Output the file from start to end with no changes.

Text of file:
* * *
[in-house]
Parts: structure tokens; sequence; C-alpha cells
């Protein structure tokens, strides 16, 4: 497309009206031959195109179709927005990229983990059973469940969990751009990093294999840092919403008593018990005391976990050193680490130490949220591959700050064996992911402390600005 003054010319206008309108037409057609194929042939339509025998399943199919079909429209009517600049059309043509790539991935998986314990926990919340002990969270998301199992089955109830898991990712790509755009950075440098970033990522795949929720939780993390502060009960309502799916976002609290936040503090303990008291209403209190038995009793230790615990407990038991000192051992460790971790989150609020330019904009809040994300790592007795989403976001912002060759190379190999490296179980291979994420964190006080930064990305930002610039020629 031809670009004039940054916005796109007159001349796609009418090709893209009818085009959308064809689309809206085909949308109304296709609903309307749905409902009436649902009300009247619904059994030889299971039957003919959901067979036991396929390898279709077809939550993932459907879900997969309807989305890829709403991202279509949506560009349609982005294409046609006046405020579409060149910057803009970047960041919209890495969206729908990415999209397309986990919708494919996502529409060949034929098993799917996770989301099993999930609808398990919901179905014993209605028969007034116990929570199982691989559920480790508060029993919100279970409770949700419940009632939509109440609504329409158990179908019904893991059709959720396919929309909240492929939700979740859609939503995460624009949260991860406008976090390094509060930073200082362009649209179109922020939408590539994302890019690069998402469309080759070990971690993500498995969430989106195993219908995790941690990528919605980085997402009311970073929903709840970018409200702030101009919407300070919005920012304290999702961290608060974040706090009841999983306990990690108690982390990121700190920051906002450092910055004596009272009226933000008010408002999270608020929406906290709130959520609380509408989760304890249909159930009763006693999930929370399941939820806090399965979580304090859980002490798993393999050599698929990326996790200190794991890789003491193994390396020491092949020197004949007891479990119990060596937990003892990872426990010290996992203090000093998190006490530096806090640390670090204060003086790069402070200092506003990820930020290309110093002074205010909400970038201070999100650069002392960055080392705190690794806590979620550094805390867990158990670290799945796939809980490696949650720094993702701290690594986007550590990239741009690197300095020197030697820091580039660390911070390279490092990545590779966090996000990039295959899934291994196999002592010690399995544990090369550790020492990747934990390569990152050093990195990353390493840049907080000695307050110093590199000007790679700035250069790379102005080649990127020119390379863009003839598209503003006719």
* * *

[in-house]
Parts: structure tokens; sequence; C-alpha cells
């Protein structure tokens, strides 16, 4: 497309009206031959195109179709927005990229983990059973469940969990751009990093294999840092919403008593018990005391976990050193680490130490949220591959700050064996992911402390600005 003054010319206008309108037409057609194929042939339509025998399943199919079909429209009517600049059309043509790539991935998986314990926990919340002990969270998301199992089955109830898991990712790509755009950075440098970033990522795949929720939780993390502060009960309502799916976002609290936040503090303990008291209403209190038995009793230790615990407990038991000192051992460790971790989150609020330019904009809040994300790592007795989403976001912002060759190379190999490296179980291979994420964190006080930064990305930002610039020629 031809670009004039940054916005796109007159001349796609009418090709893209009818085009959308064809689309809206085909949308109304296709609903309307749905409902009436649902009300009247619904059994030889299971039957003919959901067979036991396929390898279709077809939550993932459907879900997969309807989305890829709403991202279509949506560009349609982005294409046609006046405020579409060149910057803009970047960041919209890495969206729908990415999209397309986990919708494919996502529409060949034929098993799917996770989301099993999930609808398990919901179905014993209605028969007034116990929570199982691989559920480790508060029993919100279970409770949700419940009632939509109440609504329409158990179908019904893991059709959720396919929309909240492929939700979740859609939503995460624009949260991860406008976090390094509060930073200082362009649209179109922020939408590539994302890019690069998402469309080759070990971690993500498995969430989106195993219908995790941690990528919605980085997402009311970073929903709840970018409200702030101009919407300070919005920012304290999702961290608060974040706090009841999983306990990690108690982390990121700190920051906002450092910055004596009272009226933000008010408002999270608020929406906290709130959520609380509408989760304890249909159930009763006693999930929370399941939820806090399965979580304090859980002490798993393999050599698929990326996790200190794991890789003491193994390396020491092949020197004949007891479990119990060596937990003892990872426990010290996992203090000093998190006490530096806090640390670090204060003086790069402070200092506003990820930020290309110093002074205010909400970038201070999100650069002392960055080392705190690794806590979620550094805390867990158990670290799945796939809980490696949650720094993702701290690594986007550590990239741009690197300095020197030697820091580039660390911070390279490092990545590779966090996000990039295959899934291994196999002592010690399995544990090369550790020492990747934990390569990152050093990195990353390493840049907080000695307050110093590199000007790679700035250069790379102005080649990127020119390379863009003839598209503003006719």